Three pucks crossed the goal line. But only one counted. And it didn’t belong to the Wild.
After having a goal-against wiped off the board, the Wild had one of its own tallies annulled.
It was a tough break that looked like it was going to sink the team — until a fortuitous bounce flipped the script and helped the team collect a point in a 2-1 overtime loss to the Bruins on Sunday in front of an announced 19,183 at Xcel Energy Center.
The result extended the Wild’s point streak to five and partly cashed in on the game at-hand it had over the Avalanche, as this upped its lead for the third seed in the Central Division to three points with each team having seven games left.
“We’re not getting anywhere fast getting a point here and a point there,” Wild coach Bruce Boudreau said. “But I think we’re going in the right direction.”
Boston’s Brad Marchand resolved the extra period only 28 seconds in with a blistering shot over Alex Stalock’s glove, his 33rd goal of the season and fifth in OT. It snuffed out a Wild rally that started 9 minutes, 20 seconds into the third when a Matt Dumba shot caromed off the end boards and into the crease. There, captain Mikko Koivu was in position to direct it by goalie Tuukka Rask and tie the game at 1-1 — a sign the Wild’s puck luck was changing.
“They’re a difficult team to play against because they’re in your face all night long,” Boudreau said.
Early in the second period, the Bruins appeared to sprout a lead when Noel Acciari wired the puck over Stalock. But since Stalock was knocked down by Riley Nash, the goal was taken away because of goaltender interference.
Shortly after, the Bruins scored again — and this time the goal stood. David Pastrnak one-timed a feed from center Patrice Bergeron just inside the post 3:15 into the second.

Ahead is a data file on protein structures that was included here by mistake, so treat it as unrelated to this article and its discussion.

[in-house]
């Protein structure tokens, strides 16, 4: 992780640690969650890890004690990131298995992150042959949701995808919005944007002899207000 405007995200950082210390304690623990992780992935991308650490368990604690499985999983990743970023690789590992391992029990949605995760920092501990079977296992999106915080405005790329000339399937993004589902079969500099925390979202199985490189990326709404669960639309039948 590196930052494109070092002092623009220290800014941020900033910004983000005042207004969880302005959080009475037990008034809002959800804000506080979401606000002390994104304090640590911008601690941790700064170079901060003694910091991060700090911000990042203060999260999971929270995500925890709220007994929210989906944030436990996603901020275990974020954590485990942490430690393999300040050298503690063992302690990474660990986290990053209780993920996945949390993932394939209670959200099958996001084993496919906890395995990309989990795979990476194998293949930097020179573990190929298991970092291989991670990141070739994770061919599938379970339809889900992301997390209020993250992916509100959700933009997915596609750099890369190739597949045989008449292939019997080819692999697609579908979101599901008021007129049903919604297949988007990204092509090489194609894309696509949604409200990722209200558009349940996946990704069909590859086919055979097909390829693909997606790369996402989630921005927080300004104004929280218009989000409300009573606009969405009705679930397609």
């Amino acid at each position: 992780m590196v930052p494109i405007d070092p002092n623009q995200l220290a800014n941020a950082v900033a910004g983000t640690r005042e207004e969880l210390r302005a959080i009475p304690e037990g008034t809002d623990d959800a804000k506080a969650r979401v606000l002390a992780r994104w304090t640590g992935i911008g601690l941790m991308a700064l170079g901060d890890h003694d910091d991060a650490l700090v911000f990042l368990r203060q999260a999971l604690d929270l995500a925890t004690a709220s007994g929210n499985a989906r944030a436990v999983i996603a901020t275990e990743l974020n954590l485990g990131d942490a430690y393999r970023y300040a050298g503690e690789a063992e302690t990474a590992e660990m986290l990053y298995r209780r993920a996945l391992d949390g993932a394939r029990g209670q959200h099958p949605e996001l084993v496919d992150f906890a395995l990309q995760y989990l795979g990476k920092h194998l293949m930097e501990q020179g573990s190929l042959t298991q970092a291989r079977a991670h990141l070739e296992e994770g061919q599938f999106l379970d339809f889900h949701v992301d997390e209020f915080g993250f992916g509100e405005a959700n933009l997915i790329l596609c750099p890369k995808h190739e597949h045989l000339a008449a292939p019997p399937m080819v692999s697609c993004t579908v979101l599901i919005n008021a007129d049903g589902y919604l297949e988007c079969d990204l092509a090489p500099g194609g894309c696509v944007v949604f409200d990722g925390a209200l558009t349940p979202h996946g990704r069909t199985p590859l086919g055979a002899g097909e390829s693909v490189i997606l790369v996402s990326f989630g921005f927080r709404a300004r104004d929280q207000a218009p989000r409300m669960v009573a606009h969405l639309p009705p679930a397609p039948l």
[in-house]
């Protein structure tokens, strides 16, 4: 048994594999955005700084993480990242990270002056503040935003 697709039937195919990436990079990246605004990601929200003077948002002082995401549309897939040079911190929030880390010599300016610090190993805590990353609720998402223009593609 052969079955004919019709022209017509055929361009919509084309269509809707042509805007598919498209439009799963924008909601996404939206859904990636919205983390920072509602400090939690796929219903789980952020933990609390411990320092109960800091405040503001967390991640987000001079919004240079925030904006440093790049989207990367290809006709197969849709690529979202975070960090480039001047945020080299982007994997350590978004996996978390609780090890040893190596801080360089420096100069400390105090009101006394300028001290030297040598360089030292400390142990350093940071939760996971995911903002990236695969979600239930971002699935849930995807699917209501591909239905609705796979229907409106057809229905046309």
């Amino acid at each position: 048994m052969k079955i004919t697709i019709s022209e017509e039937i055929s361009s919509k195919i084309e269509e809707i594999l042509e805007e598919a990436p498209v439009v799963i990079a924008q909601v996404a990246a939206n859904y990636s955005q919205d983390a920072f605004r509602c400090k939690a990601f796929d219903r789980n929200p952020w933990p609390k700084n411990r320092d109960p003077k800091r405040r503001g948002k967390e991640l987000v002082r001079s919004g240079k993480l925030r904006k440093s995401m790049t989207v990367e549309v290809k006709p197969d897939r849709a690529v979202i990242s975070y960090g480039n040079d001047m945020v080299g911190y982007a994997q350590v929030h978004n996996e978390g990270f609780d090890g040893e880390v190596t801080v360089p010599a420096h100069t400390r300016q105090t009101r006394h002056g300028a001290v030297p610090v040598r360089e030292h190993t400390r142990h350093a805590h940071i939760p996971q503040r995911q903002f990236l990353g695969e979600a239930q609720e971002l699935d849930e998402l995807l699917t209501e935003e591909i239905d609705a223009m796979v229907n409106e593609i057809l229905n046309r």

Later in the period, the Wild started a scramble in front of Boston’s net and after the whistle blew, Jason Zucker tucked the puck into an open side.
The goal was immediately waved off, but the sequence was still reviewed; the NHL announced the situation room initiated the examination, wanting to see if the puck crossed the goal line. But with the on-ice official calling the play dead, the league explained, the play was not reviewable.
The Wild, however, was given a different explanation. “The whistle-blowing thing was not sent back to me,” Boudreau said. “The one official said that [Eric] Staal pushed his pad in. That’s why it was no goal. I said, ‘Can I challenge that?’ And he said, ‘No.’ And I don’t understand that, but that’s what he told me.”
After blanking on two power-play chances, the Wild finally had a goal stand up amid Koivu’s effort. But Boston pushed back in OT.
“This time of year teams are really buckling down, especially playoff teams,” Stalock said. “They’re playing the way they want to play in two or three weeks. That’s a playoff team again tonight, and I think you see how tight games are going to be. It’s a bounce here or there. That’s the difference.”